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James Bond 007 Sixties City


Thunderball was the fourth, and most successful, film in the James Bond series. With a screenplay by Richard Maibaum and John Hopkins based on an original screenplay by Jack Whittingham, it was directed by Terence Young. The story was originally to be used for the first James Bond film but had been the subject of a legal dispute since 1961 when, after publication of the book, former collaborators Jack Whittingham and Kevin McClory sued Fleming and claimed that it was based on an unused screenplay that the three of them had written together. The action was settled out of court with McClory walking away with an additional credit on novel reprints and the film rights. McClory formed Bramwell Film Productions with the intention of making his own Bond film but eventually came to an agreement with Broccoli and Saltzman who allowed McClory to receive the production credit for the EON film and to retain some of the screen rights to the story and characters in order to avoid the possibility of a rival film being produced. The movie had a huge budget compared to previous films, over $9million, and an extended running time of 130 minutes which, together with the extraordinary underwater filming sequences created by the Ivan Tors Underwater Studios, helped make it the most financially successful Bond film of all time, allowing for inflation.

A series of fairly action-packed incidents leads to James Bond arriving in the Bahamas to investigate the disappearance of a NATO bomber which has two atomic bombs on board. He uncovers the involvement of the super-crime organisation SPECTRE, on this occasion in the person of Emilio Largo and his beautiful, unsuspecting ward, Domino (played by Claudine Auger). SPECTRE had arranged for the pilot of the plane to ditch it in the shallow water of the keys but the situation is complicated by the fact that the murdered pilot was Domino's brother. Their plan is to use Largo's fantastic composite boat, the Disco Volante, to remove the two bombs and demand a blackmail payment of 100 million in diamonds from NATO in exchange for returning the bombs which, if not met, will result in the destruction of major UK and US cities.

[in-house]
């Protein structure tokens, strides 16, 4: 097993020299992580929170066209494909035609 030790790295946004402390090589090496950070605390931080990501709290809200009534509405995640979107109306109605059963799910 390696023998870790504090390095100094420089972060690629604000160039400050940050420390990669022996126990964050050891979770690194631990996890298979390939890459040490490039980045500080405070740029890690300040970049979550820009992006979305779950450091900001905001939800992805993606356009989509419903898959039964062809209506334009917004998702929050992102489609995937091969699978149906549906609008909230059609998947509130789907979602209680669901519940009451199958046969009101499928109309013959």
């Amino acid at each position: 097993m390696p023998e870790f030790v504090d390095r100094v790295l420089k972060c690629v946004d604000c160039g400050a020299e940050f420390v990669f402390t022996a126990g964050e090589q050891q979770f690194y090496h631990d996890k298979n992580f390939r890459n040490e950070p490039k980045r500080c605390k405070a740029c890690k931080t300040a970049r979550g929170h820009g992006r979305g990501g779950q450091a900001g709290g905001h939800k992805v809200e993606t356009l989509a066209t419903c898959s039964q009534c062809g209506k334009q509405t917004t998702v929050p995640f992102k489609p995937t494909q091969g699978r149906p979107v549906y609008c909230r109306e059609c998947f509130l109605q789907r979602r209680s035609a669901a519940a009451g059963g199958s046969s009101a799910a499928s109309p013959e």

After an attempt to infiltrate the organisation, Bond escapes from Largo's palatial estate via a pool filled with sharks and is eventually rescued by US CIA agent Felix Leiter and together they plan an assault on Largo's attempt to transport the bombs to his boat. A spectacular underwater battle ensues, during which Largo escapes by detaching the front section of his boat, a hydrofoil, but not before Bond has managed to get aboard. Domino saves 007 by exacting revenge on Largo with a harpoon gun for the death of her brother and she and Bond manage to jump clear of the out of control craft seconds before it crashes into a reef and explodes. Their final rescue from the sea is exacted by a US Navy plane equipped with a sky hook. The same storyline is the basis for Connery's later 'spoof' Bond film 'Never Say Never Again'.

The casting of the Domino Derval character proved to be a problem and candidates including Julie Christie, Raquel Welch, Faye Dunaway, former Miss Italy Maria Grazia Buccella, Yvonne Monlaur, Gloria Paul and a number of relatively unknown European actresses and models were considered and rejected for various reasons before the former Miss France Claudine Auger was chosen. The script was rewritten to change her character from Italian to French to suit her. Guy Hamilton was asked to direct, but declared himself to be 'creatively drained' after Goldfinger and so Terence Young was brought back, who had directed the first two Bond films. Special effects supervisor John Stears was supplied with some sort of experimental rocket fuel to use in the final explosion of the Disco Volante but, untrusting of the advice regarding its power, overdid the quantity required. The ensuing explosion shattered windows in Nassau, 30 miles away - and he went on to win an Academy Award for his work on the film!

Maurice Binder, who designed the title sequence, became involved in a dispute with Eon over having his name appear in the production credits. This was the first Bond film to be filmed in Panavision and the short iconic 'gun barrel' scene in the credits had to be re-shot, from inside an actual gun barrel. In the previous sequences stunt man Bob Simmons had been used but Connery himself was used for the first time in this new sequence. The silhouetted girls appearing in the title sequence were filmed in a tank at Pinewood Studios and this was the first time actual (concealed) nudity was ever seen in a Bond film. The title theme was written by John Barry and lyricist Don Black and recorded by Tom Jones, who said of singing the final note "I closed my eyes and I held the note for so long when I opened my eyes the room was spinning". The film premiere was held in Tokyo, Japan on 9th December 1965 and opened in the UK on 29th December.

Thunderball James BondJames Bond Thunderball Sixties CityJames Bond Thunderball Sixties CityJames Bond Thunderball Sixties City
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also see Bill Harry's Sixties pages on Sean Connery as 007 

Poster James Bond Thunderball

Largo Thunderball James Bond

Thunderball James Bond

Domino James Bond Thunderball

Jet pack Thunderball

Rocket Bike Thunderball




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